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Tuesday, February 25, 2020

Recently, I attended a full day conference and workshop on suicide prevention, sponsored by Rutgers University Behavioral Health Care and the New Jersey Traumatic Loss Coalition. The annual conference (co-sponsored by the American Foundation of Suicide Prevention (AFSP), focuses specifically on suicide prevention among our youth in New Jersey.

The emphasis of the conference this year was on the use of social media by our youth. So, of course, I assumed it was going to be a full day of bashing social media, instructing us (teachers and therapists) to discourage the use of social media and the dangers and evils of social media. To my surprise, it was not the case. In fact, it was the opposite. The Child Mind Institute, a national nonprofit dedicated to transforming the lives of children and families struggling with mental health and learning disorders, recently issued a report, entitled “Children’s Mental Health Report: Social Media, Gaming and Mental Health,” (childmind.org/report). Here are some of the statistics they shared:

1% to 10% of children and adolescents have excessive and impairing online behavior;

81% of teens say social media makes them feel more connected to their peers;

Autistic teens are five times more likely to watch TV or play games than use social media or messaging;

Teens who spend three hours a day on devices are more likely to get less than seven hours of sleep;

72% of teens feel compelled to immediately respond to texts, social posts and notifications;

In 2012, 49% of teens rated their favorite way to communicate with friends as “in person,” contrasted with only 32% in 2018.

In its report, the Child Mind Institute noted a number of findings.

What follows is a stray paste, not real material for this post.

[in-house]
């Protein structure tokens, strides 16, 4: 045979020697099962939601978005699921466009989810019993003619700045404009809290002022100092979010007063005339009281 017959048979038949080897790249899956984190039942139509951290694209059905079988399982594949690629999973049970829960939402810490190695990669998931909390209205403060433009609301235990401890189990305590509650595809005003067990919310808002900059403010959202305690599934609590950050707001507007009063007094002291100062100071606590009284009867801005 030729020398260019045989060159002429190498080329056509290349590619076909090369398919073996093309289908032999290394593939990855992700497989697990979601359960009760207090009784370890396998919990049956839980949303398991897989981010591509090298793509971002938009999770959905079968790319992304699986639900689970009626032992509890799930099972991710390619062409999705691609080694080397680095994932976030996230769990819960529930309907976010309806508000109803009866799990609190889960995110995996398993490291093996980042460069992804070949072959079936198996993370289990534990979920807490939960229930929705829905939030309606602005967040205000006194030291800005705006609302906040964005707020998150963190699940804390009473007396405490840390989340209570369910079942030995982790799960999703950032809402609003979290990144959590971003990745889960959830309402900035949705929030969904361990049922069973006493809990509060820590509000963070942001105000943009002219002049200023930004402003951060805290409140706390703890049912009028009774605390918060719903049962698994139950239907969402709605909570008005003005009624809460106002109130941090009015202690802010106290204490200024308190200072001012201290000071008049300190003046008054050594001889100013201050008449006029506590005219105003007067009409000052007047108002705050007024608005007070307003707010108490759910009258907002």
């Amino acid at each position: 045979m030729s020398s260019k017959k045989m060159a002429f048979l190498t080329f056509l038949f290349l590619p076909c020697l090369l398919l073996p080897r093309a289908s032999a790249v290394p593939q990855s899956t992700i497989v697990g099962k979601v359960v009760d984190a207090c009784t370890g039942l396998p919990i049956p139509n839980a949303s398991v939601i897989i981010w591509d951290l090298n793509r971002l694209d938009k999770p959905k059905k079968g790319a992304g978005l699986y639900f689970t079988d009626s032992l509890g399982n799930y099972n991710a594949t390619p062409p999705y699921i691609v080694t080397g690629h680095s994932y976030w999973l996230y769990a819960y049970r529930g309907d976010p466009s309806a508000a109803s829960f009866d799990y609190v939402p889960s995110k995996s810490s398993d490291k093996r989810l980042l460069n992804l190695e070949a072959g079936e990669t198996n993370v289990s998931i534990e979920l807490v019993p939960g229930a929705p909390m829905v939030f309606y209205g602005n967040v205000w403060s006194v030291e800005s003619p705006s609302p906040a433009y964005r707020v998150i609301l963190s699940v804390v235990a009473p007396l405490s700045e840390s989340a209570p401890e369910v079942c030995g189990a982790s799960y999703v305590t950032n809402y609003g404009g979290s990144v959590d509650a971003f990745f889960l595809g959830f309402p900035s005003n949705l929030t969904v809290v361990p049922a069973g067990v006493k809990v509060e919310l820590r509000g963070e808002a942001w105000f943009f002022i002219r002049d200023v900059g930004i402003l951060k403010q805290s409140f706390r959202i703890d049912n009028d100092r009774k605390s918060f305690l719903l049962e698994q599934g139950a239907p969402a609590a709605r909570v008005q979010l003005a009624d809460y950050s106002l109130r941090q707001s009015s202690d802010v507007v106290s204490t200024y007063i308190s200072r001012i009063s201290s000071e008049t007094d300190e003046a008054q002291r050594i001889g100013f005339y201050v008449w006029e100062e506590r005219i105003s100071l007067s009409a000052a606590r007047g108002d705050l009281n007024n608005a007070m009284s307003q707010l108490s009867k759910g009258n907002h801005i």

1) The reality of photo sharing, social networks and multiplayer gaming is both a crisis and an opportunity.

2) Kids can’t get hooked on games or phones like drugs, but its use can be impairing,

3) The Child Mind Institute’s Healthy Brain Network study found a connection between PIU (problematic internet use) and ADHD.

4) Screens don’t cause ADHD, but the link between attention problems and fast-paced games is real.

5) Online communities can both contribute to depression or help young people cope.

6) For the significant number of adolescents who already struggle with maintaining a healthy body image, social media can push dangerous ideas.

7) Adolescents with ASD (autistic spectrum disorder) often turn to technology to cope with the social world

8) And, risks of social media persist even when adolescents “unplug” at night.

The Child Mind Institute added a supplement to this report, entitled “Talking to Tweens and Teens about their online lives,” which is available online. Among the suggestions made were the following seven strategies for managing social media, which are actually helpful for social media users of any age:

1) Plan in advance how much time you’d like to budget for each social media platform.

2) Notice when you reach for your phone.

3) Take some of those social media apps off your phone.

4) Move the icons for social media apps off your homepage.

5) Turn off the notifications.

6) Learn how much time you’re actually using on social media.

7) Consider a “social media fast.”

In September 2019, the Bergen County heads of school issued a “Joint Statement on Device Usage.” The full-page statement set forth four primary recommendations based on research and best practices: